Not really. Not really long years. Nine ridiculously short years. Nine years that feels like days. Nine years that passed in the blink of an eye.
Your brother was in his stroller. I clutched my go-mug of coffee with one white-knuckled hand and the stroller with the other. We took pictures of you out in front of the garage with your new backpack. Well. Your dad and Papa took those pictures because I couldn’t. We started walking across the street, and you reached up and took my hand as soon as I put my coffee in its holder.
“I’m scared, Mama,” you said.
“I know,” I told you. “I’m scared too. But I think it’s going to be okay.”
You with your round cheeks and your bright eyes. Your hands were still chubby-knuckled and you wore the sweater I’d knit for you with the Irish wool mum sent back from Kilkenny. I thought about how proud she would be of you. Then I pushed that thought as far away as I could because I’d already been sobbing for weeks about your first day of Kindergarten. Of COURSE all of the other parents were crying (well, some of them, who may have been on their fifth kid, pretty much just drove by and slowed down to let the little urchins out of the car).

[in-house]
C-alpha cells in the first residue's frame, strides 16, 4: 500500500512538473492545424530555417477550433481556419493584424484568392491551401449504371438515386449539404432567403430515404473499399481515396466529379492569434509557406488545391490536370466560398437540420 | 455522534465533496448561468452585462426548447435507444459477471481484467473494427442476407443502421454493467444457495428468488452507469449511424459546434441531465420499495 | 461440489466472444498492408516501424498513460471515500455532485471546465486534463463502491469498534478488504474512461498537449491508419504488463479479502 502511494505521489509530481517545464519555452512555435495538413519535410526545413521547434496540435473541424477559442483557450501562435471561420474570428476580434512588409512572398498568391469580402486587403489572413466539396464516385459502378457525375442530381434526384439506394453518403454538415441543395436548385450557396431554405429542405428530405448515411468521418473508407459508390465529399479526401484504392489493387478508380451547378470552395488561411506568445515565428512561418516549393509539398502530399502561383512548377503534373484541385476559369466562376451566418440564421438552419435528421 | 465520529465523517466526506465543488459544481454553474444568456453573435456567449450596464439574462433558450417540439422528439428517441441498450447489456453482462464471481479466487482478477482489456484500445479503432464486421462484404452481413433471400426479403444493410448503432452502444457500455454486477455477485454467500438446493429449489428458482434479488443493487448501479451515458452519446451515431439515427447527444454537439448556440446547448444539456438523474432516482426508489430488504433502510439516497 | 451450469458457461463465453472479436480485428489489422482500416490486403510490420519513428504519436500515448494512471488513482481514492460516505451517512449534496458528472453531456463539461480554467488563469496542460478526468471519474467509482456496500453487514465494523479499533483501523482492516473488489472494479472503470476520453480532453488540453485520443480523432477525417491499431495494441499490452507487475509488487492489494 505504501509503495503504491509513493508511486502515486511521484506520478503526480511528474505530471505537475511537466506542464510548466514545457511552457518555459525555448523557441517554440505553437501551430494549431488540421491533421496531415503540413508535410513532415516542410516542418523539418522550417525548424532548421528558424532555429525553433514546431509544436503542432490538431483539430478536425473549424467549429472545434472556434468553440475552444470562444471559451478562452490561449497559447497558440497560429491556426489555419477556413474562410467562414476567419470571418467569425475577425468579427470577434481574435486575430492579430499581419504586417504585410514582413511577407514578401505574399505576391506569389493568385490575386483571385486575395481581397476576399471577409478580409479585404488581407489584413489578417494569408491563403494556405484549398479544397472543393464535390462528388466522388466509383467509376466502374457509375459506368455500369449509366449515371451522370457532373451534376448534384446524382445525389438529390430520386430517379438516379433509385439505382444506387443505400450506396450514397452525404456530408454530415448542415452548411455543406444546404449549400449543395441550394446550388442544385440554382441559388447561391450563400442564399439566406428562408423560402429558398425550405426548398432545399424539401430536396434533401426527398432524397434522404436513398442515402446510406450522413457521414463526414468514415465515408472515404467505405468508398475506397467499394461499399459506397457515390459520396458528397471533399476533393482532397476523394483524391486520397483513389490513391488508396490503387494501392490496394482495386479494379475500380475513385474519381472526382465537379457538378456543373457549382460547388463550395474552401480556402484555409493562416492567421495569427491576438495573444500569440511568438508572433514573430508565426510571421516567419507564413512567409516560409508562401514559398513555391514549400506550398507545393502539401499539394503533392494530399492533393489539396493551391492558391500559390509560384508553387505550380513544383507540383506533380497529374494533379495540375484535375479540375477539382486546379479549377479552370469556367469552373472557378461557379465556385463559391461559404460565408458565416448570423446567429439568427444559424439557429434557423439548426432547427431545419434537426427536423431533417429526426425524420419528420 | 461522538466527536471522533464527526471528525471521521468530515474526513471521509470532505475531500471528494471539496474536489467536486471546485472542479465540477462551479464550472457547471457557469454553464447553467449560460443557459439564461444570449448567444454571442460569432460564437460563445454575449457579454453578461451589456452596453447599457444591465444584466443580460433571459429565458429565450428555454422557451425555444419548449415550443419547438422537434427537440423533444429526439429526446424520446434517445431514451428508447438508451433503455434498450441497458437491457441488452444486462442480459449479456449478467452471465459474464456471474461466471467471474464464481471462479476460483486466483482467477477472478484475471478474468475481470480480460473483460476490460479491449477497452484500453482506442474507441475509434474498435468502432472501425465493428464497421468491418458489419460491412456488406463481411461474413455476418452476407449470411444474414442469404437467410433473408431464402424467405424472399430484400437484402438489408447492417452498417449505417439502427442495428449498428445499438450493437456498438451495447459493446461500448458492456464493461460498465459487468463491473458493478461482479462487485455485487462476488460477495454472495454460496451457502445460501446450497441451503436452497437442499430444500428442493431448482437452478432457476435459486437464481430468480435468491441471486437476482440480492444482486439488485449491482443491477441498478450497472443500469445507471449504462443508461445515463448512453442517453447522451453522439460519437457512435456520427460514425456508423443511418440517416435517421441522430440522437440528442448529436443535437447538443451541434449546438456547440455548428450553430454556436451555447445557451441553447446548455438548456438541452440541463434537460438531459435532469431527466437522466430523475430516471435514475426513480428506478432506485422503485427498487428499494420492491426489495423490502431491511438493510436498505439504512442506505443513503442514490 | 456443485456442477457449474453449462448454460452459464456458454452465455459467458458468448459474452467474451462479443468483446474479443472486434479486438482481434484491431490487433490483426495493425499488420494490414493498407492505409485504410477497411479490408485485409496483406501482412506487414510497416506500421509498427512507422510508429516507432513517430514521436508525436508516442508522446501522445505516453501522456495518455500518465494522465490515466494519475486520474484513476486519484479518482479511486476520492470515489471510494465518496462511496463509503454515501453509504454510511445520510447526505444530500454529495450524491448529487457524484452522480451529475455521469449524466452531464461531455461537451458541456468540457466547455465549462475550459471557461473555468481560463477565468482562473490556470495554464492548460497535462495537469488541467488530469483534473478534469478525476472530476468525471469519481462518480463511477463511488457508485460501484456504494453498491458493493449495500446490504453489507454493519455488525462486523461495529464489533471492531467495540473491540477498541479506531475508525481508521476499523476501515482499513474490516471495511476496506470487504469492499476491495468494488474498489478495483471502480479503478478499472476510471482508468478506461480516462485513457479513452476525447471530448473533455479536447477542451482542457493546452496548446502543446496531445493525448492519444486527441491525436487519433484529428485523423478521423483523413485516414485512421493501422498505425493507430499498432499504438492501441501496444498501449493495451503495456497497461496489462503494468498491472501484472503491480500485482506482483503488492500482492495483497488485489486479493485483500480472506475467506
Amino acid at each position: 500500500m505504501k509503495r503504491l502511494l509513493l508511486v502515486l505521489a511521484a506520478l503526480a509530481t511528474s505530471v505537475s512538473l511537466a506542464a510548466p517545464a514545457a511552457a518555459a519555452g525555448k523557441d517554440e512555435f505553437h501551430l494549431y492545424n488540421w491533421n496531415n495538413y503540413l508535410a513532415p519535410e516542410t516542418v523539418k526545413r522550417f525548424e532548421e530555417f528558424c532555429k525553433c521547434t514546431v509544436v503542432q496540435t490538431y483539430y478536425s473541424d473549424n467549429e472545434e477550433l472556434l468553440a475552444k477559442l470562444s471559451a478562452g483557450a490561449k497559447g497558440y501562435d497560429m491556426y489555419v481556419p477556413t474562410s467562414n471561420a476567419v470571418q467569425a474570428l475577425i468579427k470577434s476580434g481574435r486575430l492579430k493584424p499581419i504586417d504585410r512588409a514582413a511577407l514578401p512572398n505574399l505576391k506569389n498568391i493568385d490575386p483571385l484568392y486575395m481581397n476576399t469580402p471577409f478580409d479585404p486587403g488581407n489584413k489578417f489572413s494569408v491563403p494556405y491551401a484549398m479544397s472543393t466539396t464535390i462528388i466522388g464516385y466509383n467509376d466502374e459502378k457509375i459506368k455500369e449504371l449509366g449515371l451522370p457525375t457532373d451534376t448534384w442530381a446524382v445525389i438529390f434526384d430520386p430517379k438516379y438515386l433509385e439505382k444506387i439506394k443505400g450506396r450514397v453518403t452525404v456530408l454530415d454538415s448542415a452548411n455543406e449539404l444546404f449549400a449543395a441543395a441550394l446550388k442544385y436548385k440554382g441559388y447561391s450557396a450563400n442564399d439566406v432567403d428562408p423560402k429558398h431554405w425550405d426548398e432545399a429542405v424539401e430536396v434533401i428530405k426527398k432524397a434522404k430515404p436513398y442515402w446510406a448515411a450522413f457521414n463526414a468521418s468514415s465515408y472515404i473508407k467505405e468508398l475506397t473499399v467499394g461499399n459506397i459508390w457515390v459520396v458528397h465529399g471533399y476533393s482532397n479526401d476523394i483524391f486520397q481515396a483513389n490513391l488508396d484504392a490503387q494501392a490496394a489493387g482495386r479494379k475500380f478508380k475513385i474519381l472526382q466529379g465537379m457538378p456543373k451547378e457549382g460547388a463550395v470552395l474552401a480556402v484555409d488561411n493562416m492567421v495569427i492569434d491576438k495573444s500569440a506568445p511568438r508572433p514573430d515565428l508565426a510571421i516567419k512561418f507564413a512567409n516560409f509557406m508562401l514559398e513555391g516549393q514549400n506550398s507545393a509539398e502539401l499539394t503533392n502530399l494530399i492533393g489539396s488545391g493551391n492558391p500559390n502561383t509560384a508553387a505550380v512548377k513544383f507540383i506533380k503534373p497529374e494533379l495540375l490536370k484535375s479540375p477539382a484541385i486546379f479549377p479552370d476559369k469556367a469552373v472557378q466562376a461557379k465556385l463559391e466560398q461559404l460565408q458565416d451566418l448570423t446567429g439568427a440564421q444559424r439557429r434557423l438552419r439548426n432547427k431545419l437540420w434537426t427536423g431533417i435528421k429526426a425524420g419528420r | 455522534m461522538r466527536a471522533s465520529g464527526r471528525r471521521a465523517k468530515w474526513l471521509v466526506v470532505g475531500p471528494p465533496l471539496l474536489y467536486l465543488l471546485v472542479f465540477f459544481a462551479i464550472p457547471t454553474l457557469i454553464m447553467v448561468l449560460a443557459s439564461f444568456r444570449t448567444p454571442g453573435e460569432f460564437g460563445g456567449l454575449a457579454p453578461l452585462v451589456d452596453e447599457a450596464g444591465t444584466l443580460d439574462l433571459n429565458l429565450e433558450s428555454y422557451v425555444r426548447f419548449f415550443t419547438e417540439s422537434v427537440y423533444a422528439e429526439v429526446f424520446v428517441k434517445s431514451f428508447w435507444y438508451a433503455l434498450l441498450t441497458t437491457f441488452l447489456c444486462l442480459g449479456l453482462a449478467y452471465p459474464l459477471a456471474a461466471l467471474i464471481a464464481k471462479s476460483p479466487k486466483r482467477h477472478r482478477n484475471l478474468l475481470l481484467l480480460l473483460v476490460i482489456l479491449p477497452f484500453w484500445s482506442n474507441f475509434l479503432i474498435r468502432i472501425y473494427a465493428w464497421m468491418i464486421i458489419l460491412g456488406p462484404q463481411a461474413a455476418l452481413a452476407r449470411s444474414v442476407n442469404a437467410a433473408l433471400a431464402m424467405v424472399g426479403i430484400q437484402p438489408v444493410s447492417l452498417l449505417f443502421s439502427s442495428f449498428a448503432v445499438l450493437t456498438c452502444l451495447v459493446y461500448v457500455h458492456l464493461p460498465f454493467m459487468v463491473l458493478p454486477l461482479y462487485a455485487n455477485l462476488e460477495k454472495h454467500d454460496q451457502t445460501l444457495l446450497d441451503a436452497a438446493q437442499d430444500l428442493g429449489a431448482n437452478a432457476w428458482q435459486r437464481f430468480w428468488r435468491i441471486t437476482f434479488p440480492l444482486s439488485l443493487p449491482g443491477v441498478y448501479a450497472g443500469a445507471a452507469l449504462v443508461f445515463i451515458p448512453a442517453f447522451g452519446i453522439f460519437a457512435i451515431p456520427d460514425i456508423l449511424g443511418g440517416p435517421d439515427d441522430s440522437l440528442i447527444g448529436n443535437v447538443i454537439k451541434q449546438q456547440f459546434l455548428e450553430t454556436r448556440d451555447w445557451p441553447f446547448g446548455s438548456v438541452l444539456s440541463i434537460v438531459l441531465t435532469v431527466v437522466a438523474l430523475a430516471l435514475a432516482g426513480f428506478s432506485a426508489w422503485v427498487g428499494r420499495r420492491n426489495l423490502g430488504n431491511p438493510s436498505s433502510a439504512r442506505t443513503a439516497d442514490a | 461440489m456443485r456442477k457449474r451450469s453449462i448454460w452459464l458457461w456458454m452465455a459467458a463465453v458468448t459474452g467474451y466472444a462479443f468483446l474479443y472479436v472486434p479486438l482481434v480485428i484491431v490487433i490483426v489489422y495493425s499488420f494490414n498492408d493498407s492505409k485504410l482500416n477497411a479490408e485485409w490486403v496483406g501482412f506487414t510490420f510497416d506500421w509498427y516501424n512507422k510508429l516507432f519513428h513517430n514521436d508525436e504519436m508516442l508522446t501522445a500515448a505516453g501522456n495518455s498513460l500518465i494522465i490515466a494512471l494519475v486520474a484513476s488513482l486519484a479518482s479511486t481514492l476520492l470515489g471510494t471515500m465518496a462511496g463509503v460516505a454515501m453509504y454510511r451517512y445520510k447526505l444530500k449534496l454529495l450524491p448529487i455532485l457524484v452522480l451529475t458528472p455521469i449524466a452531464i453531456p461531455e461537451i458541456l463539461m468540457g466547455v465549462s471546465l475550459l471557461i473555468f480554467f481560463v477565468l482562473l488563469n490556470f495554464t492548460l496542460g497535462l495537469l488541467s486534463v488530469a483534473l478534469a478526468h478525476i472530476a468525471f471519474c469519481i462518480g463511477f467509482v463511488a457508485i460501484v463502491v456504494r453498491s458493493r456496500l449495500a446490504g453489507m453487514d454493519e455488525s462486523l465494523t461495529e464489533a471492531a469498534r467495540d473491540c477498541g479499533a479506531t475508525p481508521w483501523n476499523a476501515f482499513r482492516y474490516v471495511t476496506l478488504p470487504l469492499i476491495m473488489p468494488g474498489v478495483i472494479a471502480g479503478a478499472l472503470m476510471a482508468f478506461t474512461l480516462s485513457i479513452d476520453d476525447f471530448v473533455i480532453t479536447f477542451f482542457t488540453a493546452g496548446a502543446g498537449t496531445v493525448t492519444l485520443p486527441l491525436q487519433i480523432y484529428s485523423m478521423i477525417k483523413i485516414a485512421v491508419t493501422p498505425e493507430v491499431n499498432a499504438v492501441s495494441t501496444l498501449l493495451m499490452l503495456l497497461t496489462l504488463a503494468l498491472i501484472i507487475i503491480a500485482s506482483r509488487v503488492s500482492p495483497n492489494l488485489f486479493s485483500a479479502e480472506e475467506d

You were the only child I could see on that playground. I heard some of your hockey teammates call out to me, and I suppose I must have waved to them.
Your teacher came to greet us at the gate, and she knelt down and said, “I know you’re scared, and that’s okay. Everyone’s a little scared on their first day.”
Then you hugged me tightly and took your teacher’s hand and you walked onto the playground. I stood for just a moment watching you, and in that moment felt so pleased. Yet letting you go was the hardest thing I’ll ever do. It will always be the hardest thing I’ll ever do.
Somewhere there is a place where all of the little pieces of mothers’ hearts go.